Summary, pp. 18-30
Holly stops ringing Mr. Yunioshi’s bell and starts ringing the narrator’s instead, sometimes at two in the morning or even later. They have not yet met. The narrator sometimes sees her in nice restaurants surrounded by admiring men. As the summer wears on, he learns quite a lot about Holly, even though they still have not actually met. He notes from the trash basket that she reads tabloids and astrological charts, and he also observes what kind of cigarettes she smokes. He also notes that she receives V-letters, (letters sent by American servicemen abroad), that she has a cat and plays the guitar.
It is a September night when he first meets Holly. She climbs the fire escape and taps at his window. As she enters the room, wearing only a robe, she says there is a man in her room who is drinking a lot and has become disagreeable. So she chose this means of escape. They start to talk, and she decides to call him Fred, which is her brother’s name. When she learns that the narrator is a writer, she says she is going to help his career, because she knows a lot of people. She wants to help him because he looks like her brother. She says she has not seen Fred since she ran away from home when she was fourteen. Fred is now in the army.
The narrator reads one of his stories to her, since she expresses an interest. She fidgets as he reads, and when he is finished, it is clear that she is unimpressed, and she claims not to know what the story is about.
At four-thirty in the morning, when Holly learns it is Thursday, she tells the narrator that on Thursdays she visits an inmate of Sing Sing prison. The inmate’s name is Sally Tomato, and she calls him “a darling old man.” He is a mafia boss who has been sentenced to five years, and Holly has been visiting him every Thursday for seven months. She started doing this after Mr. O’Shaughnessy, a man claiming to be a lawyer, offered her a hundred dollars per visit if she would perform a good deed and visit Sally. She pretends that she is Sally’s niece, and Mr. O’Shaughnessy mails her a check after each visit. All she has to do is leave the lawyer a “weather report” with his answering service. This is a message given to her by Sally; she relays it to prove to the lawyer that she has made the visit.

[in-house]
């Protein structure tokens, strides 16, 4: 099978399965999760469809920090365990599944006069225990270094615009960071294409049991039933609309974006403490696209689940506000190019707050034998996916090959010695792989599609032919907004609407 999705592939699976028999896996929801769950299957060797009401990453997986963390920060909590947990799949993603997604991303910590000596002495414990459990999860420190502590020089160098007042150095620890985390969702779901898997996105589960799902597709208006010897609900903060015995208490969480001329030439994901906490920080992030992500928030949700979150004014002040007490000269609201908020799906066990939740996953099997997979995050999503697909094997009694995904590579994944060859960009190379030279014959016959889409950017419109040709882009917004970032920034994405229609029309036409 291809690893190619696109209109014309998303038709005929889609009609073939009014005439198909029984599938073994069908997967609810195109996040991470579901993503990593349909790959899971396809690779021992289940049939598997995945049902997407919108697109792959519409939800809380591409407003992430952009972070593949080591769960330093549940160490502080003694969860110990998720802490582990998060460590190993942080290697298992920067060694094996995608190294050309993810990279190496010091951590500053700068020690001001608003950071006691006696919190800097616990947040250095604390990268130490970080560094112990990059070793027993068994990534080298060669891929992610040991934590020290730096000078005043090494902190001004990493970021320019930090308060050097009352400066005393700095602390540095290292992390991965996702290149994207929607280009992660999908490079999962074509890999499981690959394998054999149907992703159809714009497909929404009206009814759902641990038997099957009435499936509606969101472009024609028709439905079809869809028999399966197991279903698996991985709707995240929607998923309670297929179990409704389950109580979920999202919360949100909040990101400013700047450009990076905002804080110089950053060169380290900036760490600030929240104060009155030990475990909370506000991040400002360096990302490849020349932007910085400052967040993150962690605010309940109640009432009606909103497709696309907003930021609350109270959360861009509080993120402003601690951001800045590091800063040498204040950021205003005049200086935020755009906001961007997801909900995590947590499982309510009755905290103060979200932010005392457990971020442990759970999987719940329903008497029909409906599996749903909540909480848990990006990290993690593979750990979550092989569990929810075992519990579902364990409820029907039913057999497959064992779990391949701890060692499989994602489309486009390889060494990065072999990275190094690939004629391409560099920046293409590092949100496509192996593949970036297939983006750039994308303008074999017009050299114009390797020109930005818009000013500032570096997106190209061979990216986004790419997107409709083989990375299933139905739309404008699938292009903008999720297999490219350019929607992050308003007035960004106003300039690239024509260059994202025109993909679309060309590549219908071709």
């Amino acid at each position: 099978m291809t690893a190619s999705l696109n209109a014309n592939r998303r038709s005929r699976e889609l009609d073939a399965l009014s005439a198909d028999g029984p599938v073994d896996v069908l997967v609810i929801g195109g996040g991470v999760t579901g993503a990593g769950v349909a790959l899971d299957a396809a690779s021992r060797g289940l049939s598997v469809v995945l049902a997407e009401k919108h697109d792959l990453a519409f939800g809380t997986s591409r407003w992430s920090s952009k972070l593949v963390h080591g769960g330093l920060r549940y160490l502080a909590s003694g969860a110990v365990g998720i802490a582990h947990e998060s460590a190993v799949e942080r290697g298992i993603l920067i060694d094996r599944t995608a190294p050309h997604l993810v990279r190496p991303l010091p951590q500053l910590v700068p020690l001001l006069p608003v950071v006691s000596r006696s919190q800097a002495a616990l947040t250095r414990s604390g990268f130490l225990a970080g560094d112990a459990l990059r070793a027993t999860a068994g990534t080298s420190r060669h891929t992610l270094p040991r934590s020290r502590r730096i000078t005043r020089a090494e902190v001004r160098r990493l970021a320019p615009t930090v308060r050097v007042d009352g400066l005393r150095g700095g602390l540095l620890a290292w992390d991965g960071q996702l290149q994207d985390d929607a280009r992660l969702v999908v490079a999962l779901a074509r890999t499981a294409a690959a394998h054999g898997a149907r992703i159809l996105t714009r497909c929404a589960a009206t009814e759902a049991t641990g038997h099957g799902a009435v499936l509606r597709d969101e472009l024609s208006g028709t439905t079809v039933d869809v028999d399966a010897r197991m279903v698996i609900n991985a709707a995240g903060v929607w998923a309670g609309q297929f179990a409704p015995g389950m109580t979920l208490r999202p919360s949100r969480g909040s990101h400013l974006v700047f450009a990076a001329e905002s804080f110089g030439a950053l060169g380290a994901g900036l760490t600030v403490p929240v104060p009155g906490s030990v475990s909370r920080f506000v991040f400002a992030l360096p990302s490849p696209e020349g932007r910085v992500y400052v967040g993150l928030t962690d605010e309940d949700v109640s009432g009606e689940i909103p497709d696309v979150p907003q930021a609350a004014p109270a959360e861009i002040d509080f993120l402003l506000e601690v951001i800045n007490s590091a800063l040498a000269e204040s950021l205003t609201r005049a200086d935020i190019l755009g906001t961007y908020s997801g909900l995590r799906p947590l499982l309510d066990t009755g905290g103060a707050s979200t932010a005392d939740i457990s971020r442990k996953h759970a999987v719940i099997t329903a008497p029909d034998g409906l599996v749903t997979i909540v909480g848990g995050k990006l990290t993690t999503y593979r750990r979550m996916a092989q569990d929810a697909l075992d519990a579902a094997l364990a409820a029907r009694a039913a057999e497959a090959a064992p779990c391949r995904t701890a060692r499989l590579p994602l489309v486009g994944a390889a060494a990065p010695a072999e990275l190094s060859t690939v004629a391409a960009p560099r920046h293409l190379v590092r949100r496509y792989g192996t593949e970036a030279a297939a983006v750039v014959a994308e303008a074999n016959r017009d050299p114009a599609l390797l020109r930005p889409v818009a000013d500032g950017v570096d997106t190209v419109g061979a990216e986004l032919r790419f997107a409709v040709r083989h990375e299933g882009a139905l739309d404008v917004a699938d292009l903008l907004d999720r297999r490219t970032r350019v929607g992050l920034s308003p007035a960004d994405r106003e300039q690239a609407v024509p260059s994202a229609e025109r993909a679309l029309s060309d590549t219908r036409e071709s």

Holly sleeps for a little while next to “Fred,” and then at six she leaves.
The narrator is a fine observer, and learns a lot about Holly from various media: in this instance, the contents of her trash can. This is important for the way he pieces together the details of Holly’s unconventional life and personality. She is often guarded about revealing too much about herself, although she is also a paradox, simultaneously self-concealing and self-revealing.
Her first meeting with the narrator suggests the extent to which that she lives outside conventional, middle-class norms of behavior. She flouts expectations and thinks nothing of it: she climbs the fire escape, appears at the narrator’s window, and enters his apartment wearing nothing but a robe. And this is a man she has never before met! For the time period in which the story is set, 1943, this is especially startling, since it was a more formal era than today. It is also clear from this section that although Holly knows well how to please men, she does not go out of her way to do so unless she wants to. She makes no attempt to flatter the narrator about his literary talents, not hiding the fact that she does not much like the story he reads to her. But it is typical of how people react to Holly that the narrator does not hold her insensitivity against her. Like everyone else, he is charmed by her. She is, once again paradoxically, worldly-wise yet innocent. When she falls asleep in “Fred’s” bed, her cheek resting against his shoulder, it is without any guile or sexuality. She seems just like a child.